Why in News?
- The Kurmi Community has recently called off the agitation in Bengal, asking for the inclusion in the ST (Scheduled Tribe) Status from Other Backward Class (OBC).
- Kurmis were not included among the communities classified as STs in the 1931 Census and were excluded from the ST list in 1950.
- In 2004, the Jharkhand government recommended the community be added to the ST list rather than be categorized as OBCs.
- Following the recommendation, the matter went to the Tribal Research Institute (TRI), which held that Kurmis are a sub-caste of Kunbis and not tribals.
- Based on this, the Centre rejected the demand of Kurmis to be considered as ST.
- According to the Tribal Development Department of the state government, the state’s tribal population is almost 53 lakhs as per Census 2011, or about 5.8% of the state’s total population.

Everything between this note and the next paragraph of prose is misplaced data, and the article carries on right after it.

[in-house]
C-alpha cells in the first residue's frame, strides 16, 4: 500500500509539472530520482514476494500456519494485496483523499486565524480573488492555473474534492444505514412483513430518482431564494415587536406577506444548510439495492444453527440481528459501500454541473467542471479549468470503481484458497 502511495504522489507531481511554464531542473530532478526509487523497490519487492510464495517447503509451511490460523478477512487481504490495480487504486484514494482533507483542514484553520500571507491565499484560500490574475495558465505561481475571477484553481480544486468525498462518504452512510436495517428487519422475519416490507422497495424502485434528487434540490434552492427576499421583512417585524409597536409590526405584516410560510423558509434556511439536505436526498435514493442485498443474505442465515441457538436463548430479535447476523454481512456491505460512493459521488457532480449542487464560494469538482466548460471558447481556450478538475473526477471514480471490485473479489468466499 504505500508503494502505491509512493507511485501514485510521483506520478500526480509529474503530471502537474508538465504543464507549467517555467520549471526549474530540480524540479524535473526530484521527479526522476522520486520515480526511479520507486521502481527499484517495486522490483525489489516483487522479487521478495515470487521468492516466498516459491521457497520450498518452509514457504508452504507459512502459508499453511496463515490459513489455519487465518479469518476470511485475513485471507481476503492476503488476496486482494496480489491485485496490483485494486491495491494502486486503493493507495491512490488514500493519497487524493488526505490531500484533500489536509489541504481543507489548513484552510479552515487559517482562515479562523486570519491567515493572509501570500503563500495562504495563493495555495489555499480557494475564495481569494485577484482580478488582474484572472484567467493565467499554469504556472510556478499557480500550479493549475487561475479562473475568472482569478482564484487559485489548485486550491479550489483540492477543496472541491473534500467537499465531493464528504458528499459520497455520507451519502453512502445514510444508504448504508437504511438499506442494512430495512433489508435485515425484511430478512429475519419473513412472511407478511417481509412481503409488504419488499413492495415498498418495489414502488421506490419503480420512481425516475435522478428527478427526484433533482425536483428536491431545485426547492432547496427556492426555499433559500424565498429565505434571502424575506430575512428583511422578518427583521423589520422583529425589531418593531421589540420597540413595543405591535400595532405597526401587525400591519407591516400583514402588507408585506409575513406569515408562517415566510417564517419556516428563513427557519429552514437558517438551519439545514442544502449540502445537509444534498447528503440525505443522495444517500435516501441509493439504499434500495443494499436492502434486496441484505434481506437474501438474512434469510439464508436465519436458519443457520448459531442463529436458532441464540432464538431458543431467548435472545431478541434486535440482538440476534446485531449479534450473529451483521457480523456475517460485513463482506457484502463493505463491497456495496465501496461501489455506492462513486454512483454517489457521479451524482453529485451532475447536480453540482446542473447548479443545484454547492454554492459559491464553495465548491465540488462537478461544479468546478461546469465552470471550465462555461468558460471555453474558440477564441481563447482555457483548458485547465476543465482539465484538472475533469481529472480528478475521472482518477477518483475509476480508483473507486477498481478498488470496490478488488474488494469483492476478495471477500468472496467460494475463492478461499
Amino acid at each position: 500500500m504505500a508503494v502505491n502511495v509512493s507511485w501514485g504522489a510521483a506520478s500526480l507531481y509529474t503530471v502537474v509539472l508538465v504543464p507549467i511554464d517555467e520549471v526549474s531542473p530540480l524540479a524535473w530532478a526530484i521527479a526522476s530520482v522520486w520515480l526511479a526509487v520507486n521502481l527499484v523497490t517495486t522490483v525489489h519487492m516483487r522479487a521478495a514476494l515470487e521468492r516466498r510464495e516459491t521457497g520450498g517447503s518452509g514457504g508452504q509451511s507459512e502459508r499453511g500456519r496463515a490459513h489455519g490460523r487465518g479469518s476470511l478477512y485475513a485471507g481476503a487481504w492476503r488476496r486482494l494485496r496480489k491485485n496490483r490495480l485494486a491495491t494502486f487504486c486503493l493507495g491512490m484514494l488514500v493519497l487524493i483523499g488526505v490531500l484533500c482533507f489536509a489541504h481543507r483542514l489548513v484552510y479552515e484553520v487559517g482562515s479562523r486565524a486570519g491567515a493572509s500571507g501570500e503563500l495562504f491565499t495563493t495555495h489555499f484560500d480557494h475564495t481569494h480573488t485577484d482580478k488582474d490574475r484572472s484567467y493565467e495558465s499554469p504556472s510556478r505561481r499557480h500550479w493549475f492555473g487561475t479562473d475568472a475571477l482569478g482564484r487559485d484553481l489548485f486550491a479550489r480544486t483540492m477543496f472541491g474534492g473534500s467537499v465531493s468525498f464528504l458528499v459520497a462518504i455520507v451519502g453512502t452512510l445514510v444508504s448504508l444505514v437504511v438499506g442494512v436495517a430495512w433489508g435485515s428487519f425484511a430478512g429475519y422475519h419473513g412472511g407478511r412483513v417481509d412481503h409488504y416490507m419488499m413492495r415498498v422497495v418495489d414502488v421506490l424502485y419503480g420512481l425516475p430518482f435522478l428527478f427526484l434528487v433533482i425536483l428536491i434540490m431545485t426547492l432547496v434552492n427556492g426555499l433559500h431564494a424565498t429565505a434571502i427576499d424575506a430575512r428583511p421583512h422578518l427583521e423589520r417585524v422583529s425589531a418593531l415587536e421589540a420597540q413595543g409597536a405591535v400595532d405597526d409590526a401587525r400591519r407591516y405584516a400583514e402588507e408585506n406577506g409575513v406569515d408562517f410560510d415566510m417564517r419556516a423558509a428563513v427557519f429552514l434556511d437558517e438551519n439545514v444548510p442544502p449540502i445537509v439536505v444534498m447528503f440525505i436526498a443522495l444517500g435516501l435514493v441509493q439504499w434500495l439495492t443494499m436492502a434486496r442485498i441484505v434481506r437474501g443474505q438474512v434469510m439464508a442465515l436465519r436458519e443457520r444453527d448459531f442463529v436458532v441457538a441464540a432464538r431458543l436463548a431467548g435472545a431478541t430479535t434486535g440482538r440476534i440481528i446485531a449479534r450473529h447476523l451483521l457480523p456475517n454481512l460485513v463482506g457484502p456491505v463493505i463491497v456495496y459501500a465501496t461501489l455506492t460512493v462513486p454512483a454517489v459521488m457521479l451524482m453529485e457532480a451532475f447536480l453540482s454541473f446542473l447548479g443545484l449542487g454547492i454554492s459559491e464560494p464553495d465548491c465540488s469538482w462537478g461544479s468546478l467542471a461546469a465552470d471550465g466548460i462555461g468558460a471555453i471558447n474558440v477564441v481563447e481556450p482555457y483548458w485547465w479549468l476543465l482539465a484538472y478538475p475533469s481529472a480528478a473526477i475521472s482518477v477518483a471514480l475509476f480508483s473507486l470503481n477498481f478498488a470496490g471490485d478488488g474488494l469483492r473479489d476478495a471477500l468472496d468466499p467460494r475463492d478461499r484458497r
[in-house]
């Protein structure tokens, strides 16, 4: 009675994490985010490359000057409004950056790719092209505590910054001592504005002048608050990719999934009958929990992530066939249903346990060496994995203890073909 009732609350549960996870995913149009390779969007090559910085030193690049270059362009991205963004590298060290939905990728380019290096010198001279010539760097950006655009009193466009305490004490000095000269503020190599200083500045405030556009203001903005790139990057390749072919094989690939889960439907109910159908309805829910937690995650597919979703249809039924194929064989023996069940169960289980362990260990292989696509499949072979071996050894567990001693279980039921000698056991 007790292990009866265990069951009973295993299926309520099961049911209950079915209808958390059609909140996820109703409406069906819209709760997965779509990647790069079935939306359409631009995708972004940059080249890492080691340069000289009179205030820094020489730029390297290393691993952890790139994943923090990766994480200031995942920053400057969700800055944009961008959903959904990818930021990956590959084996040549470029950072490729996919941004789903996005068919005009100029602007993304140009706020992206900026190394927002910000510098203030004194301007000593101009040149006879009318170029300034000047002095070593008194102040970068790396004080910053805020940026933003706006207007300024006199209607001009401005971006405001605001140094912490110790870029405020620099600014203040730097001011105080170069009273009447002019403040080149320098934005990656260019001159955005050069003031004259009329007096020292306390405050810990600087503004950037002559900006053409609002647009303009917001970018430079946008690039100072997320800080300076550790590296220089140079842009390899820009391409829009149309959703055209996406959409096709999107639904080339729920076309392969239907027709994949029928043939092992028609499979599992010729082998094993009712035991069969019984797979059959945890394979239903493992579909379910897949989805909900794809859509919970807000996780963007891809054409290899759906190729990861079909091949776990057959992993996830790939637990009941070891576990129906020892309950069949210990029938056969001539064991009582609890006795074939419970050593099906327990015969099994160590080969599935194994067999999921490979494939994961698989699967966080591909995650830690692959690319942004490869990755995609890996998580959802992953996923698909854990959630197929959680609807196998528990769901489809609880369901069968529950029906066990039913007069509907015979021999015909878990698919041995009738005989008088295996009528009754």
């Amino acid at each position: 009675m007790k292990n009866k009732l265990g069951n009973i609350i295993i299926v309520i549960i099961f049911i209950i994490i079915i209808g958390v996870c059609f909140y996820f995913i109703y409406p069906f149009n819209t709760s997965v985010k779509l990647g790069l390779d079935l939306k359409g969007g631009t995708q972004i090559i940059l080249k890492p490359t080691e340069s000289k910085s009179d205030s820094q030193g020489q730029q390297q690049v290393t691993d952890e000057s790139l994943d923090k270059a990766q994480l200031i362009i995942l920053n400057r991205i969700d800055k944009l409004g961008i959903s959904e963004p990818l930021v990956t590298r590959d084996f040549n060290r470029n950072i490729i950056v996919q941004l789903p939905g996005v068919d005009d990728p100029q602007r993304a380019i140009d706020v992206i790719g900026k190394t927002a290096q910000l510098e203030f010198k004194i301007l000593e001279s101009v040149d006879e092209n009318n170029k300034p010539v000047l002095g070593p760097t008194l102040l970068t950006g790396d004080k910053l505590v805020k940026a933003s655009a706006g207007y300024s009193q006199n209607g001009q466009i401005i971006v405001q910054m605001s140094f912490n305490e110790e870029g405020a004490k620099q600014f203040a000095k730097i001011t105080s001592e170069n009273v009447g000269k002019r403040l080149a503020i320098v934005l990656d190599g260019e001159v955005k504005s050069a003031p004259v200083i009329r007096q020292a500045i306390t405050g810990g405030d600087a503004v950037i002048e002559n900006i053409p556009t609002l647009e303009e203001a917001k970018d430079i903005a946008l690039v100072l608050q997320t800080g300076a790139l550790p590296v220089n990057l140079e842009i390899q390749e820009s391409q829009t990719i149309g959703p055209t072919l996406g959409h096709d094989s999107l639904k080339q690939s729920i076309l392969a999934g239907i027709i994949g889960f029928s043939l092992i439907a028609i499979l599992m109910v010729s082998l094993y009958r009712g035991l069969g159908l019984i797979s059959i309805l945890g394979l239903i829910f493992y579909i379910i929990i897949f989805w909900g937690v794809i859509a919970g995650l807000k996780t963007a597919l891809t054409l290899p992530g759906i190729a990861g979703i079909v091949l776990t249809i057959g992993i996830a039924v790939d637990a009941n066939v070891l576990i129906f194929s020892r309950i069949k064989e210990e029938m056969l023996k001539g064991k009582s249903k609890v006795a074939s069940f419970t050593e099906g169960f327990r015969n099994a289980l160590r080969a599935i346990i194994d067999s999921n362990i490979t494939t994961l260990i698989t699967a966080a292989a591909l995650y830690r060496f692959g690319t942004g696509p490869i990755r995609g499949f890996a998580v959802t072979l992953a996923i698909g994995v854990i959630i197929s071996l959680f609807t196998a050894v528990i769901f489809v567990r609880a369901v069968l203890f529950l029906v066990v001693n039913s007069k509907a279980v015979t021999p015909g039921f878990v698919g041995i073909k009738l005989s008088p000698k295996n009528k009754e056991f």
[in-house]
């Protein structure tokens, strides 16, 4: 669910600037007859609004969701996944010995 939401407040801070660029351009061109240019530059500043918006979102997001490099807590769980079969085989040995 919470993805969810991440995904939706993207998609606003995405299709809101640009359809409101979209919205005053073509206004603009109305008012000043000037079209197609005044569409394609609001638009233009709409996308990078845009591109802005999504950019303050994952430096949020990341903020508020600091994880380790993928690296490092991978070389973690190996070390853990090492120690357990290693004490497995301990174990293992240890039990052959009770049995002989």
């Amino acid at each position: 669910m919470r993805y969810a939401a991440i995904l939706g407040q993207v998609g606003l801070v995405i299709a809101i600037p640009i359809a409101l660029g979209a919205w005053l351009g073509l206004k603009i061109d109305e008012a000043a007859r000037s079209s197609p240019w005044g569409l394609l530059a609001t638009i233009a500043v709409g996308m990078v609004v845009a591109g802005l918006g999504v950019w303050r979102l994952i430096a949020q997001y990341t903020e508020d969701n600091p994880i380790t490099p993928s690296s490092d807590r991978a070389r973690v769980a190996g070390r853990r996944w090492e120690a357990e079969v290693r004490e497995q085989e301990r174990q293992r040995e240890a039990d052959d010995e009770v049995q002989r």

- Kurmis are a landowning farming community whose status varies from place to place.
- Kurmis are referred to as “progressive farmers” who “avail of maximum benefits of all the development schemes available in the area and region.
- Kurmis are distributed across several states — Uttar Pradesh, Bihar, Odisha, Maharashtra, Gujarat, Chhattisgarh, Madhya Pradesh, West Bengal, Jharkhand, Goa, and Karnataka.
- Kurmali language is a language spoken by the Kurmi community, primarily in the Indian states of Bihar, Jharkhand, and Odisha.
- The Kurmali language Is a member of the Indo-Aryan language family and belongs to the Bihari language family.
- It shares some similarities with Maithili and Magahi.
- It has its own script called “Kurmi Kudali” which is a modified version of the Devanagari script.